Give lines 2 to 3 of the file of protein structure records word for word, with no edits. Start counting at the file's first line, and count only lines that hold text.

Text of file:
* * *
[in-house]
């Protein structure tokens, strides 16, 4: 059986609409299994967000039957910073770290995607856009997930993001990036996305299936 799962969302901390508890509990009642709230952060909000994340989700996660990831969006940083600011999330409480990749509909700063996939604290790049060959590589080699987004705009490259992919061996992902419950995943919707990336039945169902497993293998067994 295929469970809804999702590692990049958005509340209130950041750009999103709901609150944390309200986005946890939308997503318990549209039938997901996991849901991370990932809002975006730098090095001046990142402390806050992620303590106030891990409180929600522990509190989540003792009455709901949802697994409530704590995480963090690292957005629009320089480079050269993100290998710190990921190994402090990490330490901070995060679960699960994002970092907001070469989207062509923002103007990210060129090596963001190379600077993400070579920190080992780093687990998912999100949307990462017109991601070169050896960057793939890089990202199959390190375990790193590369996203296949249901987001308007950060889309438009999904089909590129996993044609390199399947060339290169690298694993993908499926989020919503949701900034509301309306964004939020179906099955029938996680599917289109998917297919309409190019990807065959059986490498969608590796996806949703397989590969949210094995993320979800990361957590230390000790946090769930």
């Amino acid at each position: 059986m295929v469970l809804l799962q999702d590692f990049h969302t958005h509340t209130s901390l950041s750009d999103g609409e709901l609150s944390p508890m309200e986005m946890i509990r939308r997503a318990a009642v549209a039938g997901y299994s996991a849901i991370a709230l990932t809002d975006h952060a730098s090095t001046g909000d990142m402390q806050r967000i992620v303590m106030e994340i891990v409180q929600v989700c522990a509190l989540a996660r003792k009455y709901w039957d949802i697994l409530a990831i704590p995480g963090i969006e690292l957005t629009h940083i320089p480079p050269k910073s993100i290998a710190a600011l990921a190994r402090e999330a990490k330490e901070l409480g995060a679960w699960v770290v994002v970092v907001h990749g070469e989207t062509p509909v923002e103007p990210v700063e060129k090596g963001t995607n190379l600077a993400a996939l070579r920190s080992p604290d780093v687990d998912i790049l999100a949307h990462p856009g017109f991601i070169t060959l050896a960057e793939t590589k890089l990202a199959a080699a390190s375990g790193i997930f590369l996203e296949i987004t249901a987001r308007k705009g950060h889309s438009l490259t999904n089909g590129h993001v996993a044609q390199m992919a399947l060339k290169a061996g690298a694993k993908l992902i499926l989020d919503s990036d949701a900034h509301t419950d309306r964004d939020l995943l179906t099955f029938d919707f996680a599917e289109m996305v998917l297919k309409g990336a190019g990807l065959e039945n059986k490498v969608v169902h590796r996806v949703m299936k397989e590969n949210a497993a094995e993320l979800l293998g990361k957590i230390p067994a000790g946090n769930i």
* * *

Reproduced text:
């Protein structure tokens, strides 16, 4: 059986609409299994967000039957910073770290995607856009997930993001990036996305299936 799962969302901390508890509990009642709230952060909000994340989700996660990831969006940083600011999330409480990749509909700063996939604290790049060959590589080699987004705009490259992919061996992902419950995943919707990336039945169902497993293998067994 295929469970809804999702590692990049958005509340209130950041750009999103709901609150944390309200986005946890939308997503318990549209039938997901996991849901991370990932809002975006730098090095001046990142402390806050992620303590106030891990409180929600522990509190989540003792009455709901949802697994409530704590995480963090690292957005629009320089480079050269993100290998710190990921190994402090990490330490901070995060679960699960994002970092907001070469989207062509923002103007990210060129090596963001190379600077993400070579920190080992780093687990998912999100949307990462017109991601070169050896960057793939890089990202199959390190375990790193590369996203296949249901987001308007950060889309438009999904089909590129996993044609390199399947060339290169690298694993993908499926989020919503949701900034509301309306964004939020179906099955029938996680599917289109998917297919309409190019990807065959059986490498969608590796996806949703397989590969949210094995993320979800990361957590230390000790946090769930």
């Amino acid at each position: 059986m295929v469970l809804l799962q999702d590692f990049h969302t958005h509340t209130s901390l950041s750009d999103g609409e709901l609150s944390p508890m309200e986005m946890i509990r939308r997503a318990a009642v549209a039938g997901y299994s996991a849901i991370a709230l990932t809002d975006h952060a730098s090095t001046g909000d990142m402390q806050r967000i992620v303590m106030e994340i891990v409180q929600v989700c522990a509190l989540a996660r003792k009455y709901w039957d949802i697994l409530a990831i704590p995480g963090i969006e690292l957005t629009h940083i320089p480079p050269k910073s993100i290998a710190a600011l990921a190994r402090e999330a990490k330490e901070l409480g995060a679960w699960v770290v994002v970092v907001h990749g070469e989207t062509p509909v923002e103007p990210v700063e060129k090596g963001t995607n190379l600077a993400a996939l070579r920190s080992p604290d780093v687990d998912i790049l999100a949307h990462p856009g017109f991601i070169t060959l050896a960057e793939t590589k890089l990202a199959a080699a390190s375990g790193i997930f590369l996203e296949i987004t249901a987001r308007k705009g950060h889309s438009l490259t999904n089909g590129h993001v996993a044609q390199m992919a399947l060339k290169a061996g690298a694993k993908l992902i499926l989020d919503s990036d949701a900034h509301t419950d309306r964004d939020l995943l179906t099955f029938d919707f996680a599917e289109m996305v998917l297919k309409g990336a190019g990807l065959e039945n059986k490498v969608v169902h590796r996806v949703m299936k397989e590969n949210a497993a094995e993320l979800l293998g990361k957590i230390p067994a000790g946090n769930i």